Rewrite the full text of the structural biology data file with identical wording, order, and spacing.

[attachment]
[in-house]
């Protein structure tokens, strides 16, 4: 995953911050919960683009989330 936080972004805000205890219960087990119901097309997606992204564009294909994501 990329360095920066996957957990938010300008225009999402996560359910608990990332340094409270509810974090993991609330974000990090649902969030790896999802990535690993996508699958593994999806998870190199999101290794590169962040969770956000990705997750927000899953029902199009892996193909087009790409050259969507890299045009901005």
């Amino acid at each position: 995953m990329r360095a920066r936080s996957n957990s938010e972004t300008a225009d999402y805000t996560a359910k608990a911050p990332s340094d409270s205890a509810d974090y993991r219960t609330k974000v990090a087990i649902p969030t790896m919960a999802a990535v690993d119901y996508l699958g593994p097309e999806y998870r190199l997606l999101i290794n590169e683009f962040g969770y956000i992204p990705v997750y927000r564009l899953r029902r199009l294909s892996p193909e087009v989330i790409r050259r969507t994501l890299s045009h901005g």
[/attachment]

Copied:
[in-house]
């Protein structure tokens, strides 16, 4: 995953911050919960683009989330 936080972004805000205890219960087990119901097309997606992204564009294909994501 990329360095920066996957957990938010300008225009999402996560359910608990990332340094409270509810974090993991609330974000990090649902969030790896999802990535690993996508699958593994999806998870190199999101290794590169962040969770956000990705997750927000899953029902199009892996193909087009790409050259969507890299045009901005």
């Amino acid at each position: 995953m990329r360095a920066r936080s996957n957990s938010e972004t300008a225009d999402y805000t996560a359910k608990a911050p990332s340094d409270s205890a509810d974090y993991r219960t609330k974000v990090a087990i649902p969030t790896m919960a999802a990535v690993d119901y996508l699958g593994p097309e999806y998870r190199l997606l999101i290794n590169e683009f962040g969770y956000i992204p990705v997750y927000r564009l899953r029902r199009l294909s892996p193909e087009v989330i790409r050259r969507t994501l890299s045009h901005g």